Alfonso Cuaron’s triple-Oscar winning “Roma” is to get a theatrical release in China on May 10. The release will be handled through distributor Estars, making use of the circuit of 3,900 screens assembled by the Nationwide Alliance of Arthouse Cinemas.
“Roma” was produced by Esperanto Filmoj and Participant Media and released by streaming giant Netflix outside China. Participant’s other Oscar winner, Best Picture winner “Green Book,” was also given a theatrical release in China through the NAAC. It has grossed more than $71 million to date.
As a production backed by Netflix, “Roma” remains controversial. It received limited theatrical release in more than 40 countries, starting with 350 screens in the U.S. and Mexico on Nov. 21, 2018, ahead of its Dec. 14 global online release via Netflix. The film currently remains on theatrical release in nine territories, including Italy and Japan.
But others do not believe that the film should have played at major film festivals or been eligible for feature film awards, such as the Golden Globes and the Oscars. The Cannes Film Festival currently bars films from its main competition section unless they get a theatrical release.
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“Roma,” which premiered at the Venice and Toronto festivals in September last year, went on to receive 10 Academy Award nominations, winning three Oscars for best director (Cuaron), best foreign-language film, and best cinematography. The film was also the winner of two Golden Globe awards and four BAFTA awards.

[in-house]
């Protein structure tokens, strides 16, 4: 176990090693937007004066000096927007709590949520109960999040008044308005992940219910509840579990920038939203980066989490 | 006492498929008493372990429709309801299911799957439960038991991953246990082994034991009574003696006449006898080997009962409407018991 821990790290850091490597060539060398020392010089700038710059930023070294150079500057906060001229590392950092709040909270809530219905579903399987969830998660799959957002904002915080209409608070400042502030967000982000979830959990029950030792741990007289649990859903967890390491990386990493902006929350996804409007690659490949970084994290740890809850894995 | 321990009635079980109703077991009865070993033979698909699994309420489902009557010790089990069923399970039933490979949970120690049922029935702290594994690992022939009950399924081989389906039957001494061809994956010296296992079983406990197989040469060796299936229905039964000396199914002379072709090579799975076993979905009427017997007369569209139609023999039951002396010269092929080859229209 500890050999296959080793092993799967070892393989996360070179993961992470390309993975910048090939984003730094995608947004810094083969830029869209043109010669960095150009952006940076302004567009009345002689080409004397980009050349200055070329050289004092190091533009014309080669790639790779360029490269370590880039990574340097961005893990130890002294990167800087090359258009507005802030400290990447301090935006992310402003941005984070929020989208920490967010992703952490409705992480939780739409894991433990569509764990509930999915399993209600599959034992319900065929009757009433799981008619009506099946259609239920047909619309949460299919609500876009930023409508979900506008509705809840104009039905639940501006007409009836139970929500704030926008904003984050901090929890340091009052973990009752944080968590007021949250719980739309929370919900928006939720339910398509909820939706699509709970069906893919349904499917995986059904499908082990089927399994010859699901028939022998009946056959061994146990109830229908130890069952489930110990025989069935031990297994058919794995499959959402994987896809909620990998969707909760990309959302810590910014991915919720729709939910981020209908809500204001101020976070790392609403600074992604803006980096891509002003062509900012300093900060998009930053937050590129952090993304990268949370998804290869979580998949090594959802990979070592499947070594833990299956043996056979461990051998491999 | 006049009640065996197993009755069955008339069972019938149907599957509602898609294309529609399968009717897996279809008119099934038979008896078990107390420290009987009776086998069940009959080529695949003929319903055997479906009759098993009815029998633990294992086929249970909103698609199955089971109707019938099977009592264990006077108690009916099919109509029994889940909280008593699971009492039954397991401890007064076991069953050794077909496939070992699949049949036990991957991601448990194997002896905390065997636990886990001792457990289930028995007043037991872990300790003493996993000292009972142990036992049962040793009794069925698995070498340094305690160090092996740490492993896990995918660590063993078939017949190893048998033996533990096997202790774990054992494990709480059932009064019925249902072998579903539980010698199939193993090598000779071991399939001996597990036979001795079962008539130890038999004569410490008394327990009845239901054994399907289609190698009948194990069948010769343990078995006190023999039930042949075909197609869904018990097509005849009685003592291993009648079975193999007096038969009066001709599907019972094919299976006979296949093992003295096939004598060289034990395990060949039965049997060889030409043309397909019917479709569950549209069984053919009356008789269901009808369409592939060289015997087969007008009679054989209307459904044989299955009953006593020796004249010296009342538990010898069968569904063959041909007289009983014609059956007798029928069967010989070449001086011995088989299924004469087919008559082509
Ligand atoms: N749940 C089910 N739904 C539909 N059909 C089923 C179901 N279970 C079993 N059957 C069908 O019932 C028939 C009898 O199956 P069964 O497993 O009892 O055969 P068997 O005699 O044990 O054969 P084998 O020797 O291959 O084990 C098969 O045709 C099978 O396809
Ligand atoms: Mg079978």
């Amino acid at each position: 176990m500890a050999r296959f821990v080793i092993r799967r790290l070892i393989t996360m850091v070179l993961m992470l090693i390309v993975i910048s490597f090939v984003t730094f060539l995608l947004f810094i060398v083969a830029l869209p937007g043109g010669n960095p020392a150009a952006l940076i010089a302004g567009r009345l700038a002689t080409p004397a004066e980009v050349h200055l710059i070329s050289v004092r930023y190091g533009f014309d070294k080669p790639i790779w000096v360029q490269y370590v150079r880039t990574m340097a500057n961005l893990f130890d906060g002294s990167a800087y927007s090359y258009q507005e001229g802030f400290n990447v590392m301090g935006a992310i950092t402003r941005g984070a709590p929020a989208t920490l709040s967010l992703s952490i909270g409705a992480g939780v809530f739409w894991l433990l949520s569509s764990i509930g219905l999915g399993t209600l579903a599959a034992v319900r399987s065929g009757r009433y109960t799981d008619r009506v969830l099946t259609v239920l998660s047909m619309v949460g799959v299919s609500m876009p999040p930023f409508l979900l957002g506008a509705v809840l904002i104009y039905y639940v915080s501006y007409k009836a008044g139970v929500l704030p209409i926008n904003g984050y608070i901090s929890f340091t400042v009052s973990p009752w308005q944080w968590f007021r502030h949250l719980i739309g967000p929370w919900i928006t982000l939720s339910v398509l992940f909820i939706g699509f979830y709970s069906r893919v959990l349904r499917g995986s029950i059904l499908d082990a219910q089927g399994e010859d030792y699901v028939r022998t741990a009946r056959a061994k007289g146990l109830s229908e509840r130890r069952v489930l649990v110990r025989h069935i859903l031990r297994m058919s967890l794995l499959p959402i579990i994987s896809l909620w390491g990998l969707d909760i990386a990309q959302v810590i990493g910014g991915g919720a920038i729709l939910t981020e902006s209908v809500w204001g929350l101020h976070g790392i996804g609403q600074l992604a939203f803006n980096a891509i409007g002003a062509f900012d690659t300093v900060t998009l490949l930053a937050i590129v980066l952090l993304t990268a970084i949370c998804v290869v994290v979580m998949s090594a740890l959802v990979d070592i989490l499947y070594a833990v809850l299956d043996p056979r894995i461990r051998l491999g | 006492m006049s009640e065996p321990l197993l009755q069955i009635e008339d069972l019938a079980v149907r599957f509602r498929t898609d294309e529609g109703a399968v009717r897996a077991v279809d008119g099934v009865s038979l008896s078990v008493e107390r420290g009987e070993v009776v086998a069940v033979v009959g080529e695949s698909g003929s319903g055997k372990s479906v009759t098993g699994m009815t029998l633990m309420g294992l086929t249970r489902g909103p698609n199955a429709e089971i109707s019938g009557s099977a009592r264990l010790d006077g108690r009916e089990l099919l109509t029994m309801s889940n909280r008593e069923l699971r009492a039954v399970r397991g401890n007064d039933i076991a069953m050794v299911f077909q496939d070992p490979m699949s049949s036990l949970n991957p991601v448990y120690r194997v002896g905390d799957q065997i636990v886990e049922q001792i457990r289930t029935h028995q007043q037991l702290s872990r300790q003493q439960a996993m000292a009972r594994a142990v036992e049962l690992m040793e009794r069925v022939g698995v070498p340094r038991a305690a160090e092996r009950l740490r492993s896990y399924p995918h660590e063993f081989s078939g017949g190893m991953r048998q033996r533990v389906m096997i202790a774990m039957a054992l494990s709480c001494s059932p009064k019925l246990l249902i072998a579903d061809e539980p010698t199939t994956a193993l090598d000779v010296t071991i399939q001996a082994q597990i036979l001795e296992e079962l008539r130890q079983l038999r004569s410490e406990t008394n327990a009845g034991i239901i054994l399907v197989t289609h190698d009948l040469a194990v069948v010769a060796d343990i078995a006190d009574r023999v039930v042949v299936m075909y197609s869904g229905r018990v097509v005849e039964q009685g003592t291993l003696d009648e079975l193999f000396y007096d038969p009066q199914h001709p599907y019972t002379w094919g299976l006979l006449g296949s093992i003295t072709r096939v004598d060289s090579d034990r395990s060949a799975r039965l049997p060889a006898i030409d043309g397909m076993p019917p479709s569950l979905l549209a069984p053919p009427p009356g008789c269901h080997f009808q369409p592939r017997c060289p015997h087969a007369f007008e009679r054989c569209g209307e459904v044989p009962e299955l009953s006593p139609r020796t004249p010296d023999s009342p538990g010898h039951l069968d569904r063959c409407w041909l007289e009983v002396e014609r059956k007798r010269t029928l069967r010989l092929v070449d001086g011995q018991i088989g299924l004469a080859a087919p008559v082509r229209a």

Tim Richards, CEO of leading U.K. cinema chain Vue, said the film did not receive a “meaningful theatrical release.” Richards has told the British Academy of Film and Television Arts that his company would withdraw from the BAFTA Awards unless the organization reconsidered its awards eligibility criteria. “Netflix made at best a token effort to screen Roma, screening it to less than 1% of the U.K. market solely because it wanted an award,” he wrote in an open letter.
There is no such controversy over the film’s release in China. The country is one of the few territories where Netflix does not operate.
Following a young domestic worker in a middle-class neighborhood in 1970s Mexico City, “Roma” is Cuaron’s most personal project to date. It is his first project since the China-friendly “Gravity” in 2013.